Lurk, despite being one of the larger and more well-known entities in the scanlation scene, is rarely talked about outside of IRC. Although in its later years, it grew more well-known to people not familiar with IRC.
What is Lurk? In its purest form, Lurk is a large manga archive residing in the IRC channel #lurk on IRCHighway. There are many bots in #lurk, each of which offers an extensive collection of manga for users to download. A few years after its creation, #lurk also began acting as a new release distribution channel for some scanlation groups.
Lurk was originally founded by VicariousLurker sometime around late 2004, when VicariousLurker bought a server to host a bot for Evil Genius (the original concept of Lurk came from an IRC channel on IRCHighway called #syndicate). According to the Statement of Purpose written by VicariousLurker:
At the time, there were only a few IRC channels dedicated to distributing scanlations on bots, and one of the biggest such channels was CKMoney's #ckmoney. Most manga, however, could only be downloaded from the IRC channels of individual groups. VicariousLurker used his bot, Neverwhere, to host Evil Genius's manga in the channel #[Evil_Genius]. Evil Genius had other bots for distribution at the time, but Neverwhere was the most popular. Over time, Neverwhere was used to host other groups' releases as well, appearing in channels like #mangass, #ckmoney, #manga-rain, and #null. Because of Neverwhere's huge selection of series, it became a very popular bot.
Sometime near the end of 2004 or the beginning of 2005, VicariousLurker created a new secret IRC channel called #lurk where people involved with the Neverwhere bot lurked. One of the early topics in the new channel was "A place to hide..." Since Neverwhere was still present in other groups' channels, very few people even suspected a place like #lurk existed. Note that at the time, the #lurk channel only had around ten users, and the entity which later came to be known as Lurk was still non-existent; VicariousLurker was simply using his bots to help host manga for other groups.
At one point Neverwhere's name was changed to Delirium, but it was later changed back. Sometime after that, Neverwhere split into three bots: Delirium, Dream, and Despair. Delirium resided in #null and #manga-heaven, Despair was in #[Evil_Genius] and #ckmoney, while Dream was used for a few other channels, like #mangass. This did not last long, and the three bots were soon merged back into Neverwhere.
In early 2005, Neverwhere was pulled from most groups' channels. The sudden disappearance of Neverwhere caused quite a stir as many IRC leechers began asking about Neverwhere in various IRC channels. Soon the existence of #lurk, Neverwhere's home, became known, and more and more people joined #lurk as word of mouth spread. At one point, there was also a #lurk channel on Rizon, but since the channel on IRCHighway was much more popular, the Rizon channel eventually grew deserted. By this time, channels like #ckmoney were already all but defunct, and other manga distribution channels like #fileshare were invite-only, so #lurk became the only place where people could readily go to download manga.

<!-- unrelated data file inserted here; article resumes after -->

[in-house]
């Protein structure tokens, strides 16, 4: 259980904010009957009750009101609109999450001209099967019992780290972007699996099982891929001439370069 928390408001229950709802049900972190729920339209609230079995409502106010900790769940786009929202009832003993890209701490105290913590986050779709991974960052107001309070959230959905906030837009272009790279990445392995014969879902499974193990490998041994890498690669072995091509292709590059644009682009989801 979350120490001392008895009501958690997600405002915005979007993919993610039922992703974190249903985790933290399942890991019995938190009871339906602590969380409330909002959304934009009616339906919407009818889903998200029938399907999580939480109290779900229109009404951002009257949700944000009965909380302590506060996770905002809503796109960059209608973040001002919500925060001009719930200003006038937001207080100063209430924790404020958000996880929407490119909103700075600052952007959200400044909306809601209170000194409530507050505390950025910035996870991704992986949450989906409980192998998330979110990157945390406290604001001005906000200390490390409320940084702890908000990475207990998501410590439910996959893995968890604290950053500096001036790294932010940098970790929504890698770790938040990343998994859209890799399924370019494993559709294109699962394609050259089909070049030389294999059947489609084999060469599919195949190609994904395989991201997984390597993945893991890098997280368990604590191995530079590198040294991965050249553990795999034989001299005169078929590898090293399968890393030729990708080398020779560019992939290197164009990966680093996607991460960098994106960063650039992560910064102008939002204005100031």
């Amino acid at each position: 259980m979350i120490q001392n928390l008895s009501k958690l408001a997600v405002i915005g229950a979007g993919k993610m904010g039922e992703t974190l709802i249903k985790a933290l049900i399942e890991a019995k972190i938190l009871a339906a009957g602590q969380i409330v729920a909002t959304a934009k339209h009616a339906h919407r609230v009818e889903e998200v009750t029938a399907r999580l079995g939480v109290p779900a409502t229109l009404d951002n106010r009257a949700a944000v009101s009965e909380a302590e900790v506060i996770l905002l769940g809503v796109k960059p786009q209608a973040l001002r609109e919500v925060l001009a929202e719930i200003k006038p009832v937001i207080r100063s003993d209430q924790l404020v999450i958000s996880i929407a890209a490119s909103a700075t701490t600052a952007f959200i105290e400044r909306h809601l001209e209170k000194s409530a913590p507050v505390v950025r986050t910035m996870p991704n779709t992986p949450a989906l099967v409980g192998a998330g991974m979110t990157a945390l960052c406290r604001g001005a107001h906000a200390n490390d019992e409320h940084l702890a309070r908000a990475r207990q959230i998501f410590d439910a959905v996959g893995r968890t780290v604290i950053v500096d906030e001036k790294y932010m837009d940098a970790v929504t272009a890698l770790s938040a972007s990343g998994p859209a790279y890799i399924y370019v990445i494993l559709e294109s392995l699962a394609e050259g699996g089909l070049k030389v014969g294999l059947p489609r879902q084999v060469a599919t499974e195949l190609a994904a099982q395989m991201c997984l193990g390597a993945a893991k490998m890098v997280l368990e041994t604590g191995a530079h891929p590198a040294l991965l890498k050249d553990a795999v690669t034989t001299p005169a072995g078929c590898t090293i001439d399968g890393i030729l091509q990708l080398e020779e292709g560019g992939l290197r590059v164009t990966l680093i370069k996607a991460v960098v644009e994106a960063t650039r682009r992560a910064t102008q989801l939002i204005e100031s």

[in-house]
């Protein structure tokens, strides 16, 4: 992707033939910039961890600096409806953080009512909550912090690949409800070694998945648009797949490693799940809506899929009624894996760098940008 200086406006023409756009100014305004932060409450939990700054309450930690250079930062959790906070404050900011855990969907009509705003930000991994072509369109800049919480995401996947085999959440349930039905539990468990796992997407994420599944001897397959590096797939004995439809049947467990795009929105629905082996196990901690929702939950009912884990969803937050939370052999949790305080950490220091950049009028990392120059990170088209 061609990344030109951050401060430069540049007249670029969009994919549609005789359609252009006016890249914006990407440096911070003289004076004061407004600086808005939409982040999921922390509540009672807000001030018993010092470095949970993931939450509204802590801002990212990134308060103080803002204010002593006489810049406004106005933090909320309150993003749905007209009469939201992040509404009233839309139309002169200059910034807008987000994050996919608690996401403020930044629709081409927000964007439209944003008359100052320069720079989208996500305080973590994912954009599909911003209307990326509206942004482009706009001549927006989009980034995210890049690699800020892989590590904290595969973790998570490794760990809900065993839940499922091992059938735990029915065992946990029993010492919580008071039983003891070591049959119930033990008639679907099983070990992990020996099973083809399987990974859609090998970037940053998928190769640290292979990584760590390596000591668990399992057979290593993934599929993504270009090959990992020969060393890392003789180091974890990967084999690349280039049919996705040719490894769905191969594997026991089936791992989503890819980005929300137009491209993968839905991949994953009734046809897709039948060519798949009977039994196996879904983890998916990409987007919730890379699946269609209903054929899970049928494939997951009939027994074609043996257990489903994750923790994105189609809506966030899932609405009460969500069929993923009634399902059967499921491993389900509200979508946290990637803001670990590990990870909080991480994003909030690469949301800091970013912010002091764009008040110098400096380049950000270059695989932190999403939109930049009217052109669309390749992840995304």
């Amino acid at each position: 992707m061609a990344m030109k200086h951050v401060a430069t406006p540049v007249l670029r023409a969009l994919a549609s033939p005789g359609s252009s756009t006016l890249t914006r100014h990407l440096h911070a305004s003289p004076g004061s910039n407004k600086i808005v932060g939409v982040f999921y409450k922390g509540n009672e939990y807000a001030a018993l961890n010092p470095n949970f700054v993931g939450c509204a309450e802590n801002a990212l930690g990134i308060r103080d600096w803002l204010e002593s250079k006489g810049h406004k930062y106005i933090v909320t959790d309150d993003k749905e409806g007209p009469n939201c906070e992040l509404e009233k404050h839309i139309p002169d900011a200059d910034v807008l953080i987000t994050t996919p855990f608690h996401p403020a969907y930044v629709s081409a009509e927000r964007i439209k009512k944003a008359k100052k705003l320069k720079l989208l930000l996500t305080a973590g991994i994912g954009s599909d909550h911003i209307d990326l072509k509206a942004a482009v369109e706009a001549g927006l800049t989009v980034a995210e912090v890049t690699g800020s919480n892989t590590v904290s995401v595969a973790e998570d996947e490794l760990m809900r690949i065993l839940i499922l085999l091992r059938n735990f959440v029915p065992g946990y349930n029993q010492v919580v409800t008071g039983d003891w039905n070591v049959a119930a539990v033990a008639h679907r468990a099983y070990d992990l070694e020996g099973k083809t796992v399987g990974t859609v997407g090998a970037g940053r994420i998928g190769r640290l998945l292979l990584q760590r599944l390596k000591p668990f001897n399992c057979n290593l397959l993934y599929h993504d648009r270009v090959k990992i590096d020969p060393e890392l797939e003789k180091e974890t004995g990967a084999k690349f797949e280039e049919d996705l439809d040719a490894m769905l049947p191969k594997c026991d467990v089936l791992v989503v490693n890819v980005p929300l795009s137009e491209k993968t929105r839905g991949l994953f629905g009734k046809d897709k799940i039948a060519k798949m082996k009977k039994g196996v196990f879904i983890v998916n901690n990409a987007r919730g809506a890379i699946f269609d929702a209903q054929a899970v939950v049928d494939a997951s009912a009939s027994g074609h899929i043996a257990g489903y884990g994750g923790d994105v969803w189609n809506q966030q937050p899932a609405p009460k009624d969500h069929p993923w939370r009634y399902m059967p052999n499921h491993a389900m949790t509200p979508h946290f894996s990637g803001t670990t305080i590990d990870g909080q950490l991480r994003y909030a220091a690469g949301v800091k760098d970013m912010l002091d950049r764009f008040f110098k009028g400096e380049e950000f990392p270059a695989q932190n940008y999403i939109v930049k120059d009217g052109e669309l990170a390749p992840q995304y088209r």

A Lurker Network website utilizing the Null Bot Packlists Website engine and a new forum was set up in mid-2005 to help users download from #lurk. Later that year, a new website was created at GotLurk.net.
Aside from its manga bots, Lurk also had a special bot called [UR]Dan run by njt that offered raw, untranslated manga. Before 2005, manga raws were very hard to find, and scanlation groups often monopolized projects by keeping a firm lock on their raws. [UR]Dan helped make manga raws easily accessible to the public and played a key part in the movement that made raws a common commodity, resulting in an increase in speedscan groups. njt went on to create MangaHelpers but still managed the raw bot when time allowed.
Since then, the Lurker Network has grown into one of the largest manga channels on IRC. At its peak, the channel had over 1,600 users, more than any other scanlation channel. Of course, with popularity and a large manga archive came various problems. Lurk became known for the fundraising campaigns it ran to pay for its ever-growing server costs. Sometimes it also found itself in conflict with scanlation groups over manga distribution.
In late 2006, VicariousLurker retired and handed leadership over to Stalyn. By mid 2009, the Lurker Network had over ten manga bots, including specialized bots for artbooks and adult manga as well as bots acting as distribution channels for various scanlation groups. The Lurker Network offers over 60,000 chapters, or 1.1 terabytes, of manga, and has served over 530 terabytes of manga (that's 53 Libraries of Congress) since the time it began tracking its own traffic.
In June of 2009, Lurk unveiled the beta version of its new site to the public with the promise of better functionality and organization. According to the Beta site: "The goal of the new site and the new #lurk is to be more community focused. We want #lurk to be a great archive site dedicated to the hardcore manga readers/archivers."
In 2011, Lurk began having trouble keeping its server up due to resource shortages. On June 22nd, 2011, Stalyn announced that the Lurk servers have been terminated due to late payment.